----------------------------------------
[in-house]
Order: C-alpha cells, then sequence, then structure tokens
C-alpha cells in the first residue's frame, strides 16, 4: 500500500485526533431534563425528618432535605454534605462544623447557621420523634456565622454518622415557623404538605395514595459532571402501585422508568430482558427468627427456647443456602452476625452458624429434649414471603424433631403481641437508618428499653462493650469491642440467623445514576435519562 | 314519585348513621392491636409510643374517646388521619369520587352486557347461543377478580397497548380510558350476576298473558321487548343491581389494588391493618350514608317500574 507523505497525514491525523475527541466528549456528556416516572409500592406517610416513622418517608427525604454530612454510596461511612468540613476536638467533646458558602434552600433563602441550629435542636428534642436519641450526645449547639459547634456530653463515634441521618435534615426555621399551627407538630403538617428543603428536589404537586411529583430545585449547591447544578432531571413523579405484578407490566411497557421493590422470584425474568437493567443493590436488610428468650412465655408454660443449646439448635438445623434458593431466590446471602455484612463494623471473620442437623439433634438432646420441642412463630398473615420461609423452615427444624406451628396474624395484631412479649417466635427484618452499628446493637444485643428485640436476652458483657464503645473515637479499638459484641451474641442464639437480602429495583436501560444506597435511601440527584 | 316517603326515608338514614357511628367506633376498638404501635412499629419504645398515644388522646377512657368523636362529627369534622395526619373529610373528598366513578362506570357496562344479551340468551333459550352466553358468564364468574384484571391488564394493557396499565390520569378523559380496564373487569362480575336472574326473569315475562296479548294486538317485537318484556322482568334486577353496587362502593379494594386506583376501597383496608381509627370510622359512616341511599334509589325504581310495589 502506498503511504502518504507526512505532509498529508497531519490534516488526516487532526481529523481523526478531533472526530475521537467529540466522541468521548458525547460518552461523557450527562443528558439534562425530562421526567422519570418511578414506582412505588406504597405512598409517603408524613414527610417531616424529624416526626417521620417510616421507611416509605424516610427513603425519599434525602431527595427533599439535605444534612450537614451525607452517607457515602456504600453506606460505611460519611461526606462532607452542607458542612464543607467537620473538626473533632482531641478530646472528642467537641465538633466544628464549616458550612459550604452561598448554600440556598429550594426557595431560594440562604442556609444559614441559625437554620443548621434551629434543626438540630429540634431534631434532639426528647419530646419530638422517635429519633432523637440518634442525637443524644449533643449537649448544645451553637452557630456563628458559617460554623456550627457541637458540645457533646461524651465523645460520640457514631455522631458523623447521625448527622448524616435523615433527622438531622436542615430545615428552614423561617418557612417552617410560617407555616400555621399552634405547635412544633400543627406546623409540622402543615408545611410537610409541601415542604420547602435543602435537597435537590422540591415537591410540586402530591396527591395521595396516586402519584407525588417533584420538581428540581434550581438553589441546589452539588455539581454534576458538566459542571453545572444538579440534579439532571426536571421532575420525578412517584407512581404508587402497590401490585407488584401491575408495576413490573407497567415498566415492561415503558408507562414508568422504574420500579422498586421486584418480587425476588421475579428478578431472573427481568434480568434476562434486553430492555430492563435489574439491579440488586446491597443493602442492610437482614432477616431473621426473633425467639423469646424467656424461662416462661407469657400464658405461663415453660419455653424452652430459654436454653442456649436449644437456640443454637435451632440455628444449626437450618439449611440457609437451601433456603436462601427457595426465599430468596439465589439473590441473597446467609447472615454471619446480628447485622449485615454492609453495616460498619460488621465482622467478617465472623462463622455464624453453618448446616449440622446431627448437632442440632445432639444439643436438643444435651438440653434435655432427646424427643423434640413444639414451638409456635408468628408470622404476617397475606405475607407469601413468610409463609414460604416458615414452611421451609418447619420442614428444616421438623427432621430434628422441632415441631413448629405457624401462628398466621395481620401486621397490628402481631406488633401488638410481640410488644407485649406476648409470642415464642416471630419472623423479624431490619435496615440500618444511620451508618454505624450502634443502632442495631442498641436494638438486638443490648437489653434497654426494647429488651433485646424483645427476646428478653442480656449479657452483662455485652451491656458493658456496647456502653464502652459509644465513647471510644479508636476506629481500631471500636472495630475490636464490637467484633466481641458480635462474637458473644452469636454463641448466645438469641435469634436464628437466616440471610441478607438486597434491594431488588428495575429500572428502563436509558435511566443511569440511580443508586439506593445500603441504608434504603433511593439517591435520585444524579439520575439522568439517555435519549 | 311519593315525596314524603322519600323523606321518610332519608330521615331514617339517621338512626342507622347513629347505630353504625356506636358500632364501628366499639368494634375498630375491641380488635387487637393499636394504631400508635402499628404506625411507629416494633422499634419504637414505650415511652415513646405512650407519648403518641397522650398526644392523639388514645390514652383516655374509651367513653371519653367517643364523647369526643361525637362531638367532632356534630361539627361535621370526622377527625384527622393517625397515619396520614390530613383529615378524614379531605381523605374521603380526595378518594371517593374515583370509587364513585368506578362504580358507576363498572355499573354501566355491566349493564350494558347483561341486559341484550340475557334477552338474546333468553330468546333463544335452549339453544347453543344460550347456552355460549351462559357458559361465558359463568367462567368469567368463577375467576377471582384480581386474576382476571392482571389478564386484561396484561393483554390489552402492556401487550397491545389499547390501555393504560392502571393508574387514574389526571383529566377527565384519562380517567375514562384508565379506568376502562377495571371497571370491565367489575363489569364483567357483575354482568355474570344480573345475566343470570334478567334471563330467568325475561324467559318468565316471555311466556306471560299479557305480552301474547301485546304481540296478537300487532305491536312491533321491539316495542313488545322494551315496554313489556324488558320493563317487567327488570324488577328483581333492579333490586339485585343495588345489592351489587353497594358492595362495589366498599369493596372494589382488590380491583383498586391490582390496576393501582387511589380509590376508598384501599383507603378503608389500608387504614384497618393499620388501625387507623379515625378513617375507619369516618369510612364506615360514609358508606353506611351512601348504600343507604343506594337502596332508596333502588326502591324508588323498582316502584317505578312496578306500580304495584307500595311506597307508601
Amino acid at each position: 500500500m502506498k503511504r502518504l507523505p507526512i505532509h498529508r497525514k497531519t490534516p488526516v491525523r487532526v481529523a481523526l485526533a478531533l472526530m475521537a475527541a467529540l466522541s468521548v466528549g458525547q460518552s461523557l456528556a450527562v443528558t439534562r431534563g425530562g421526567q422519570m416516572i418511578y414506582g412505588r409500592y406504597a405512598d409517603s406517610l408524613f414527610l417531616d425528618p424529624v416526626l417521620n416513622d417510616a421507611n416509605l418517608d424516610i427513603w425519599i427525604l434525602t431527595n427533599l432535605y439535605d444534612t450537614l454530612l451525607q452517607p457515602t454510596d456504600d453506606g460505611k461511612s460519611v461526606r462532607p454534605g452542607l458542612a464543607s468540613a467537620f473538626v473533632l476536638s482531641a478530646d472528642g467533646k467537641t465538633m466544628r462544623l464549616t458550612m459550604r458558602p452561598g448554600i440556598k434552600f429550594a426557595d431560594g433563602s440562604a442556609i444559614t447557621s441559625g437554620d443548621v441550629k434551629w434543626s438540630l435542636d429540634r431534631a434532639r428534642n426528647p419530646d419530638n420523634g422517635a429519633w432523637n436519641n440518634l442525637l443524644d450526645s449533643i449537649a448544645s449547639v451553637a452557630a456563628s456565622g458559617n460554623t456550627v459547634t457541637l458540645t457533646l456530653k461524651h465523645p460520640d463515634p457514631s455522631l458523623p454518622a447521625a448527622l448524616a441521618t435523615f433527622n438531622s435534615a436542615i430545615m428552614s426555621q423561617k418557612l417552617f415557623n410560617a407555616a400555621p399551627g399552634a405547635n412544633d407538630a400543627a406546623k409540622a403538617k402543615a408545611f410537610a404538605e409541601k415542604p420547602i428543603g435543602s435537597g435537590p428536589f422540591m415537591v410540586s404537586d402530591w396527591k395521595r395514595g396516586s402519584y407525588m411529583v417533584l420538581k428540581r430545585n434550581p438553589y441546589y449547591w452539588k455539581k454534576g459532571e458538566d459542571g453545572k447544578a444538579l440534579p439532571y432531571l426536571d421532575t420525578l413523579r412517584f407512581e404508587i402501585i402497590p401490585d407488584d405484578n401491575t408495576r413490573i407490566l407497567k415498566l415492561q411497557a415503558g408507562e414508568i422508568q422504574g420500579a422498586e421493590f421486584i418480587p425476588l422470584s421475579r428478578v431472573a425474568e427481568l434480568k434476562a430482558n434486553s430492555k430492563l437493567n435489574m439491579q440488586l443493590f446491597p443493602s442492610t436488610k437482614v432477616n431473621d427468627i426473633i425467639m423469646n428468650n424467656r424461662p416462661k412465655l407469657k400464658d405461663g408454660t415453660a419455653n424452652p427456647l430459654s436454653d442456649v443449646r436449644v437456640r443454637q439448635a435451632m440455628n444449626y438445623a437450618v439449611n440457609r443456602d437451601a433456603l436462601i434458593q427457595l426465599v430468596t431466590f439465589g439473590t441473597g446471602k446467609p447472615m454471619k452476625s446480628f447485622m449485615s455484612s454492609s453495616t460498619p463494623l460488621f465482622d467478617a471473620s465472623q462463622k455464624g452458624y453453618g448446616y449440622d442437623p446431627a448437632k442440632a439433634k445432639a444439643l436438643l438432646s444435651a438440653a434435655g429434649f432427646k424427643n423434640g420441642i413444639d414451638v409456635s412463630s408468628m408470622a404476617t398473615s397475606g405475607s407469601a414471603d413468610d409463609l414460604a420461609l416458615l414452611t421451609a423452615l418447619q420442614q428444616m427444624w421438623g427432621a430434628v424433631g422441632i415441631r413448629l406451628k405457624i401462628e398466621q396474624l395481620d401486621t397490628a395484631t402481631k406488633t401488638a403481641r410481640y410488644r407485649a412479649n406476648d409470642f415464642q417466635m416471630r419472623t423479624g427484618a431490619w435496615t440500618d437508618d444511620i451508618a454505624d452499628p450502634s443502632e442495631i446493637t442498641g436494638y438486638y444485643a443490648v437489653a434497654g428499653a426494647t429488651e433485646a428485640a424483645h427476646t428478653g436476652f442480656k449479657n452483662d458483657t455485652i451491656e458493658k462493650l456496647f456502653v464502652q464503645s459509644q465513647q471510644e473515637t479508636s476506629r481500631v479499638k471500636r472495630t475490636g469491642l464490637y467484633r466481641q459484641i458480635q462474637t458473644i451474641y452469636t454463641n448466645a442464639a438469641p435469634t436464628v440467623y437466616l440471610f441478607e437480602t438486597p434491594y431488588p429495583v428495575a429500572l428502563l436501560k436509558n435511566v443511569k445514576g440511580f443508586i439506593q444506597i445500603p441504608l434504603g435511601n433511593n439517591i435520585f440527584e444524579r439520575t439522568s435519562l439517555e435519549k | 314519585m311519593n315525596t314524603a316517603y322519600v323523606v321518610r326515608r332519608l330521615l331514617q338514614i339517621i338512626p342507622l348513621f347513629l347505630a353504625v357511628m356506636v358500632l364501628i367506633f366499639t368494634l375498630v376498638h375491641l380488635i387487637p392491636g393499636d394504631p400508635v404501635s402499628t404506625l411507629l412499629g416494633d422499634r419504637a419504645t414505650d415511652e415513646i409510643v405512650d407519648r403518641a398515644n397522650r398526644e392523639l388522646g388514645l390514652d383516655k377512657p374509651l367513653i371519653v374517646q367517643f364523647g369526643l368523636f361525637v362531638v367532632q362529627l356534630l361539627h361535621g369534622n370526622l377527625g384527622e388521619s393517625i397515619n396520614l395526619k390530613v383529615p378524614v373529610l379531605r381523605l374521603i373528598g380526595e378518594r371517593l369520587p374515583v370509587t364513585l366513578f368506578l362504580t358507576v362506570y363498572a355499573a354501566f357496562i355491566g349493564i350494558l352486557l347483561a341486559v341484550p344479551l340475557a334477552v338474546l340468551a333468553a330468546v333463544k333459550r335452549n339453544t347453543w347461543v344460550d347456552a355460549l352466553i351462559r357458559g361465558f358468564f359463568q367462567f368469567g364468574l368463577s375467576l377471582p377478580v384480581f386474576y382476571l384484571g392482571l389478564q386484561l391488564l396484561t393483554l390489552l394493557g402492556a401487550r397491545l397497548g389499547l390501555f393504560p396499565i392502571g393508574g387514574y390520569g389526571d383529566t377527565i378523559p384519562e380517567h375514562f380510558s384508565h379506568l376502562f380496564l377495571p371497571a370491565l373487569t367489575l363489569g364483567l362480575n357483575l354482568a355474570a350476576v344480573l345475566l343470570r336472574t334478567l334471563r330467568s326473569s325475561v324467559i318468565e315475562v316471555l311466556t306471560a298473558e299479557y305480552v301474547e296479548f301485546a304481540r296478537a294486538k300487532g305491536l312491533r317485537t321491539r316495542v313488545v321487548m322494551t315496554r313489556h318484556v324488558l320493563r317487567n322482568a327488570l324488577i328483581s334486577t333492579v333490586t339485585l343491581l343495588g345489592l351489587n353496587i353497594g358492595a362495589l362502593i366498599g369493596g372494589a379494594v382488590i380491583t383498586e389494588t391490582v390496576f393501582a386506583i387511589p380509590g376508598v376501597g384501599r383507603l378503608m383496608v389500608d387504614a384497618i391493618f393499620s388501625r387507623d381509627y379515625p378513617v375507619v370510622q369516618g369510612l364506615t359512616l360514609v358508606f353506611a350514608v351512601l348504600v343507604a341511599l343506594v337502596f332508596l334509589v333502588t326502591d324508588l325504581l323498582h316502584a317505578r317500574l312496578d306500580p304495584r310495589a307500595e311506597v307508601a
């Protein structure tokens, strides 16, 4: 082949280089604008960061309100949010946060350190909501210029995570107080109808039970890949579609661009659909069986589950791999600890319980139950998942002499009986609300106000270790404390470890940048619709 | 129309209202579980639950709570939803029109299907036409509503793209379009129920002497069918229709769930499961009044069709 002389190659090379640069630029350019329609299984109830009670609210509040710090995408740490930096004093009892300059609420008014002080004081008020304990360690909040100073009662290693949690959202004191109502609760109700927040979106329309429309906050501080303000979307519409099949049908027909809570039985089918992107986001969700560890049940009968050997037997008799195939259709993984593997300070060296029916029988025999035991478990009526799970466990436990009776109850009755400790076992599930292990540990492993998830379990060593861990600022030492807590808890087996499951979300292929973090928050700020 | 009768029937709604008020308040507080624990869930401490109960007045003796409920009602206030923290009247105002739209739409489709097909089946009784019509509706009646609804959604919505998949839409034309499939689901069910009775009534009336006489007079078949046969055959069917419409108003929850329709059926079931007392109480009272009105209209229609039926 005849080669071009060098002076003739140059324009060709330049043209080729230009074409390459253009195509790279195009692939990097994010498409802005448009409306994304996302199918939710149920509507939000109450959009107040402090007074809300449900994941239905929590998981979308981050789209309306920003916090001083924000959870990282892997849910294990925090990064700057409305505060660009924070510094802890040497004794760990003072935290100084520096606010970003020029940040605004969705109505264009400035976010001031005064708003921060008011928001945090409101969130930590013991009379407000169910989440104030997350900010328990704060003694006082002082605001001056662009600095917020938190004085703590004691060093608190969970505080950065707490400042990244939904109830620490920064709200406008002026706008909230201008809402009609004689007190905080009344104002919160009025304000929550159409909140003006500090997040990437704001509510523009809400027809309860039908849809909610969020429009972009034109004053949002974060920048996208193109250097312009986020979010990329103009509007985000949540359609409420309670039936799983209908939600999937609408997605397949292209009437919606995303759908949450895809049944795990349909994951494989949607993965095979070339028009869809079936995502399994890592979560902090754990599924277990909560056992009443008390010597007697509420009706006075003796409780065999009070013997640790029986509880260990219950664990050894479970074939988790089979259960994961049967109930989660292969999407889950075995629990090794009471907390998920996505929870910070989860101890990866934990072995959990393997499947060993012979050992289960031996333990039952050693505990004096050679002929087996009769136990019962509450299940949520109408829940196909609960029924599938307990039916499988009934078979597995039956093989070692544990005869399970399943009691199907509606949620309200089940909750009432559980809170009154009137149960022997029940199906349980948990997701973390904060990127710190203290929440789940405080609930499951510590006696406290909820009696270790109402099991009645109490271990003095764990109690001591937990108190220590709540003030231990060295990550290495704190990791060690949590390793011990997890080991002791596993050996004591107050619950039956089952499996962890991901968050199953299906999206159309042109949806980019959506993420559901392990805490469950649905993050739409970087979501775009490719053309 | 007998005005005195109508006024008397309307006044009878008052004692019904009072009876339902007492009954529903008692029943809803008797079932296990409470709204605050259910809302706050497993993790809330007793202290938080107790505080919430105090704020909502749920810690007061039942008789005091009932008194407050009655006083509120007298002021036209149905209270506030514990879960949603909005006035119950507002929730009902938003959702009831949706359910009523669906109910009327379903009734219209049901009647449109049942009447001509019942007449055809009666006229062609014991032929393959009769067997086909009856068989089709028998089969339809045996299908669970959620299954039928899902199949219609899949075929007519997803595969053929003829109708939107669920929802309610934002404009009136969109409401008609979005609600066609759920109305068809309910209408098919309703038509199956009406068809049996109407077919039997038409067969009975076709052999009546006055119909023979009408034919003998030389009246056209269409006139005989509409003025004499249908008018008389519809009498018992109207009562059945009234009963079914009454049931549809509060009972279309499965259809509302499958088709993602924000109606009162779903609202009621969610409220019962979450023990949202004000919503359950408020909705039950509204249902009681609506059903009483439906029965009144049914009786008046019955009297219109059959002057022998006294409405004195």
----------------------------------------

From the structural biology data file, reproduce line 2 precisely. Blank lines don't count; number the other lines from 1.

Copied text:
Order: C-alpha cells, then sequence, then structure tokens